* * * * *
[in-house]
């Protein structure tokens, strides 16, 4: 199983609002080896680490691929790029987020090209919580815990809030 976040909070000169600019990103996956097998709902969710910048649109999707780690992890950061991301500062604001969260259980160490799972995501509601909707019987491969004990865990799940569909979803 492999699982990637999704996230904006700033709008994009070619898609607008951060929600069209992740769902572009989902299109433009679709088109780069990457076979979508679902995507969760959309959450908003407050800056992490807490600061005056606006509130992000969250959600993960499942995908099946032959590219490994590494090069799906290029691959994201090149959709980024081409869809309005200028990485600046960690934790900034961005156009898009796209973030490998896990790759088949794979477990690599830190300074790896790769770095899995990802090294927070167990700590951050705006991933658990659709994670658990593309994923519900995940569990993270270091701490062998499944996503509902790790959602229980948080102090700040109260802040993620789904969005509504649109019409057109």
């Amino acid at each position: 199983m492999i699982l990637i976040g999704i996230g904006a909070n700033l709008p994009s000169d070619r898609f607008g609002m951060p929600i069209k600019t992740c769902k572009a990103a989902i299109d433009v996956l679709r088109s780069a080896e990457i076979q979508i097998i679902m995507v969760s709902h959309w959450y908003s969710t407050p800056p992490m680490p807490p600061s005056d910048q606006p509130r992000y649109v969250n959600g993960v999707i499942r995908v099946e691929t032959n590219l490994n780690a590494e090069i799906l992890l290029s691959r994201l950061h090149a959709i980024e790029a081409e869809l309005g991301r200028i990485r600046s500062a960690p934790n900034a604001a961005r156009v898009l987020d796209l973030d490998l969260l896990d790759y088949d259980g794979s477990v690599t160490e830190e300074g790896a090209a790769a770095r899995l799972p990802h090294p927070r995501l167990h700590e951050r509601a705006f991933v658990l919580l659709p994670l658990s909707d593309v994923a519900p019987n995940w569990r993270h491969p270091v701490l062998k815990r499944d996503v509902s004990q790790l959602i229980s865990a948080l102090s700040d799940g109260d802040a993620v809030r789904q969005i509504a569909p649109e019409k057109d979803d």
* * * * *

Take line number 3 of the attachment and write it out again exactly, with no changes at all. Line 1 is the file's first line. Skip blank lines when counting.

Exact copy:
């Amino acid at each position: 199983m492999i699982l990637i976040g999704i996230g904006a909070n700033l709008p994009s000169d070619r898609f607008g609002m951060p929600i069209k600019t992740c769902k572009a990103a989902i299109d433009v996956l679709r088109s780069a080896e990457i076979q979508i097998i679902m995507v969760s709902h959309w959450y908003s969710t407050p800056p992490m680490p807490p600061s005056d910048q606006p509130r992000y649109v969250n959600g993960v999707i499942r995908v099946e691929t032959n590219l490994n780690a590494e090069i799906l992890l290029s691959r994201l950061h090149a959709i980024e790029a081409e869809l309005g991301r200028i990485r600046s500062a960690p934790n900034a604001a961005r156009v898009l987020d796209l973030d490998l969260l896990d790759y088949d259980g794979s477990v690599t160490e830190e300074g790896a090209a790769a770095r899995l799972p990802h090294p927070r995501l167990h700590e951050r509601a705006f991933v658990l919580l659709p994670l658990s909707d593309v994923a519900p019987n995940w569990r993270h491969p270091v701490l062998k815990r499944d996503v509902s004990q790790l959602i229980s865990a948080l102090s700040d799940g109260d802040a993620v809030r789904q969005i509504a569909p649109e019409k057109d979803d």